Customers at Caldwell Seafood Market & Cafe can take home morsels of fresh raw seafood handpicked daily from the Fulton Fish Market or sit down to sample the cafe’s menu of chef-prepared gourmet fare. At the market, adopt a fresh pound of plump pink shrimp, a heavy slab of Norwegian salmon, or a gaggle of glistening sea scallops to take home and cook for an evening feast. Prices for raw seafood vary daily depending on each variety’s market value and the number of engagement rings it swallowed before being caught. Then sidle up to the cafe to sample prepared fare such as grilled rainbow trout sprinkled in Cajun seasoning ($17.95) or the combo platter, on which a 4-ounce fillet bundled in breading beds down with three large fried shrimp, three jumbo sea scallops, and a teddy bear named Eddie ($19.95).
It would be easy to pass an entire afternoon in Frank Anthony's lush garden courtyard, reclining on comfortable patio chairs and slowly polishing off a bottle of BYOB wine. Servers stroll through the forest of linen umbrellas, expertly balancing trays of Italian dishes while refilling glasses of San Pellegrino. Inside the elegant dining hall, intimate tabletops host guests, whose faces are illuminated by the glow of soft hanging lights. In the kitchen, chefs fold fresh meats, seafood, and seasonal vegetables into traditional Italian dishes, tossing crispy calamari in garlic, baking crusty Italian rolls, and crushing plum tomatoes using only their minds. Meanwhile, pizzas rise in the oven, speckled with toppings of wild mushrooms, savory sausage, and spicy peppers.
South America meets the Iberian Peninsula at Bohemia Restaurant, where meals of tapas and wine fuse Latin and European influences. Vivid yellow and red walls surround guests as they dine on ceviche flavored with a Peruvian red-pepper sauce, empanadas, or skirt steak with chimichurri sauce. Bartenders concoct sangria, mojitos, and caipirinhas, only adding to diners' confusion that they might actually be on the coast of Spain. Bohemia also offers wine by the glass or the bottle, with the list featuring different varietals such as garnacha, rioja, and cava.
The Fieldhouse Pub beckons to visitors with the inviting smell of American-steakhouse fare mixing with that of Italian, French, and German cuisine. Head Chef Hans Jurgen Stender loads the tables with saucy veal schnitzels, spinach- and ricotta-cheese-stuffed capon, sauce-laden pastas, and juicy blackened steaks. Like 2001: A Beer Odyssey, his pub menu explores beer's longtime on-and-off relationship with burgers, overstuffed wraps, and shareable finger food.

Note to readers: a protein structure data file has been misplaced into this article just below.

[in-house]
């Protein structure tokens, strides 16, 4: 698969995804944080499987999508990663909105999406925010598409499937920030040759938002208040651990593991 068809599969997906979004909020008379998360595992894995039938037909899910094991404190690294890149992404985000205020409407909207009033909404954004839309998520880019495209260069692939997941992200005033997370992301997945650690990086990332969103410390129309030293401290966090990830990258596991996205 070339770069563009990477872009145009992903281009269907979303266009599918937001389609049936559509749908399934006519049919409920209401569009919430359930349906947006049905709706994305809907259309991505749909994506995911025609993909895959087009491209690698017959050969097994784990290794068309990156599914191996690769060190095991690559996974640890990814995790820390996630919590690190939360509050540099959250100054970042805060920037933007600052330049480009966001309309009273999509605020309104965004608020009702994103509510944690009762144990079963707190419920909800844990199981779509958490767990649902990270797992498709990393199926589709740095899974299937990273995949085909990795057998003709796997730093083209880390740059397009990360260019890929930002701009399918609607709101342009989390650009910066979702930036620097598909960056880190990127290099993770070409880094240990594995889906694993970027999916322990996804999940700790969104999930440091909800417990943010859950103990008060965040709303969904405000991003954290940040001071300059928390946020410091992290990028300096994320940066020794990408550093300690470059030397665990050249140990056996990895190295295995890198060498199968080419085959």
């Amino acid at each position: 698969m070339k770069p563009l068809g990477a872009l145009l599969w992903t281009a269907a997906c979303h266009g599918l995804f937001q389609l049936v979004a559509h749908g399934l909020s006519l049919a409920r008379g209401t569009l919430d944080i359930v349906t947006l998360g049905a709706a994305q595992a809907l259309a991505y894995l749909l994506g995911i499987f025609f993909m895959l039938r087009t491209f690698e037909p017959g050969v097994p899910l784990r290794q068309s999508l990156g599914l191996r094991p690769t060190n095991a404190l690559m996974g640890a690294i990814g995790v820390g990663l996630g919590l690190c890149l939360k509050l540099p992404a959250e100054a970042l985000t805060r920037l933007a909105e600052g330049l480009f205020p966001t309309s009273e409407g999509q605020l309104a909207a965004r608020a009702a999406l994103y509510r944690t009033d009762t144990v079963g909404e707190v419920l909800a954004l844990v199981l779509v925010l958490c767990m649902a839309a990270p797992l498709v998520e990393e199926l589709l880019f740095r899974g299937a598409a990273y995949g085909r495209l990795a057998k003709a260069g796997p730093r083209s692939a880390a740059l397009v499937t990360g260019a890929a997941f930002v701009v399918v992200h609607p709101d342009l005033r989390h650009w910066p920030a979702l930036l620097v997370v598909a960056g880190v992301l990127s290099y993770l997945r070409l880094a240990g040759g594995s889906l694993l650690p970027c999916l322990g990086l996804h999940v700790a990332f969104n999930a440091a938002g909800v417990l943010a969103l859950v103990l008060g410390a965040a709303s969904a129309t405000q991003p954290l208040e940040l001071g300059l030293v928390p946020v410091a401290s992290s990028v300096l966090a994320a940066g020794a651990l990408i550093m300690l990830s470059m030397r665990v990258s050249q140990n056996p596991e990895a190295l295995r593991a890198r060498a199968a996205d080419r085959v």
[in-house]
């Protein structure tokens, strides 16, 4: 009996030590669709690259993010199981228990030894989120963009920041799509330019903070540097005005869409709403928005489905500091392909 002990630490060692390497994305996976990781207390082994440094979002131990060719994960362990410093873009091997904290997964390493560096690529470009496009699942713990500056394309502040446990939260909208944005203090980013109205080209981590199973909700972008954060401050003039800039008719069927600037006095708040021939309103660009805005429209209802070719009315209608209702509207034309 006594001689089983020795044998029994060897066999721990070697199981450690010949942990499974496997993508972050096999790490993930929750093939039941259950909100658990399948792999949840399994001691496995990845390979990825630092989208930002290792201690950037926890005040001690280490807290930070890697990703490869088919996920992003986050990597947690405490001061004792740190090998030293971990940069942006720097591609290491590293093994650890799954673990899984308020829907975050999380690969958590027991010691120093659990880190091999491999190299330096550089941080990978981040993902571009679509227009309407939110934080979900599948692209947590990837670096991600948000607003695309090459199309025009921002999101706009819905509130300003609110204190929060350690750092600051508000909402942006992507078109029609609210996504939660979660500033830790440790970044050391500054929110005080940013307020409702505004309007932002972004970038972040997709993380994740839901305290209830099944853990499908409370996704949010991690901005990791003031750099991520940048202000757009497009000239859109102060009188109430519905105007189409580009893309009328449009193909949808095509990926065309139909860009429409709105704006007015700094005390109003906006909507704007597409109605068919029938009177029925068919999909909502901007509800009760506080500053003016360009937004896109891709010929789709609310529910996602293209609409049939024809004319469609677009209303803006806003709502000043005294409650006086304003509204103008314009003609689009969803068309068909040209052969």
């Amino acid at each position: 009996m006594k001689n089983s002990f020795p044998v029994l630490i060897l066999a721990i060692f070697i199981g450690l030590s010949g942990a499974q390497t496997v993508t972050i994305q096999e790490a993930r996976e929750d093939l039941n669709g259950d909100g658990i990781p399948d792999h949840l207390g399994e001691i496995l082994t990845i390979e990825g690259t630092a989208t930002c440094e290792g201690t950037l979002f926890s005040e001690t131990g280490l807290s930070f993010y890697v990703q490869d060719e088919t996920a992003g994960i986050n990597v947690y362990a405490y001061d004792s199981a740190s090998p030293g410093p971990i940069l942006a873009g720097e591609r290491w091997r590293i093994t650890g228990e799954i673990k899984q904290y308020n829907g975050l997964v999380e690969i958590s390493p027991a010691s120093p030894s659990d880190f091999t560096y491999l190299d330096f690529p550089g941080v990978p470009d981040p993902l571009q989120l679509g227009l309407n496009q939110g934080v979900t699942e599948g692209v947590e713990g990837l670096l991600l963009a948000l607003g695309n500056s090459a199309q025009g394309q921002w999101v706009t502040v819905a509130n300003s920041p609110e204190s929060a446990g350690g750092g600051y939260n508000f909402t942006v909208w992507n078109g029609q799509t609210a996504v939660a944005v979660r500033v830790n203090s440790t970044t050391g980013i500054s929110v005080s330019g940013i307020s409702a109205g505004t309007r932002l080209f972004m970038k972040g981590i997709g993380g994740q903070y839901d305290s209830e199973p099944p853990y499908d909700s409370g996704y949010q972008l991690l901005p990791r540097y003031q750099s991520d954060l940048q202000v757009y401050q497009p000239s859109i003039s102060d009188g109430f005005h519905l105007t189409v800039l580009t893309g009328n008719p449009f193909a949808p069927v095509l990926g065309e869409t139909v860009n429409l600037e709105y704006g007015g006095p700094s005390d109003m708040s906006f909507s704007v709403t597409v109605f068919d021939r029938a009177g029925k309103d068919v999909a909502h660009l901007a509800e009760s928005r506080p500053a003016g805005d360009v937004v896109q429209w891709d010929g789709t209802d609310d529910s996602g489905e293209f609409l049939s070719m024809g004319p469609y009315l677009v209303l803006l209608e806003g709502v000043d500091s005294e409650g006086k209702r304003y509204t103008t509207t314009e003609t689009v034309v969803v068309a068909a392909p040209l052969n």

Hanging plants hold court alongside a sun-friendly, greenhouse-style glass wall in the dining area. Upstairs, grainy timber accents define a bar that features a jukebox and stools clad in billiard-table-green leather. DIRECTV sports packages keep guests entertained with the glory of games, and occasional karaoke and all-ages stand-up routines keep them in stitches over the antics of professional comedians or amazed and terrified at human Auto-Tune impersonations.
The culinary wizards at Spanish Pavillion adroitly sate hunger pangs with their multifarious lunch and dinner menus that feature authentic Spanish cuisine. Noontime noshers feast on handheld victuals such as an imported ham-and-cheese panini with saffron aioli ($8) or delve carnivorously lunching forks into the meaty depths of the 8-ounce filet mignon with mojo verde ($16). During dinner, put kindergarten-honed sharing skills into practice with the savory tapas menu, which dishes out small plates including a Galician bean stew ($4), grilled chorizo ($9), and octopus with hot paprika ($11). Larger entrees include the paella calasparra, hosting a toothsome protein party of clams, mussels, prawns, calamari, scallops, chicken, shrimp, and chorizo congenially hot-tubbing in a saffron seafood broth ($26, $49 for two). Red-wine-braised short ribs delight mouths with their tender flavor-kisses ($24), and the 1.25-pound grilled twin lobsters team up in matching red costumes for a palatable duet ($31).
Joseph Yaccarino emigrated from Naples, Italy, with his parents and 11 siblings at the turn of the century. He was just an infant at the time, allowing him to build nearly his entire life on North American soil. Joe's first professional endeavor was on stage, where he established himself as a comedian dubbed "Biggie." However, it wasn't long before he decided to lend his charisma—and nickname—to a different arena, one in which he'd never go hungry. Joe entered the food industry, starting by selling clams door to door.
The modest mobile business grew increasingly popular, and Joe eventually decided to apply his passion for mollusks toward opening a full restaurant in Hoboken. Three generations later, the original red brick location still thrives, as do three other locations that maintain the same family atmosphere and sea-bound smells of fresh raw oysters on the half shell. Warm italian sandwiches with fillings such as meatballs and sausage with peppers round out the menu.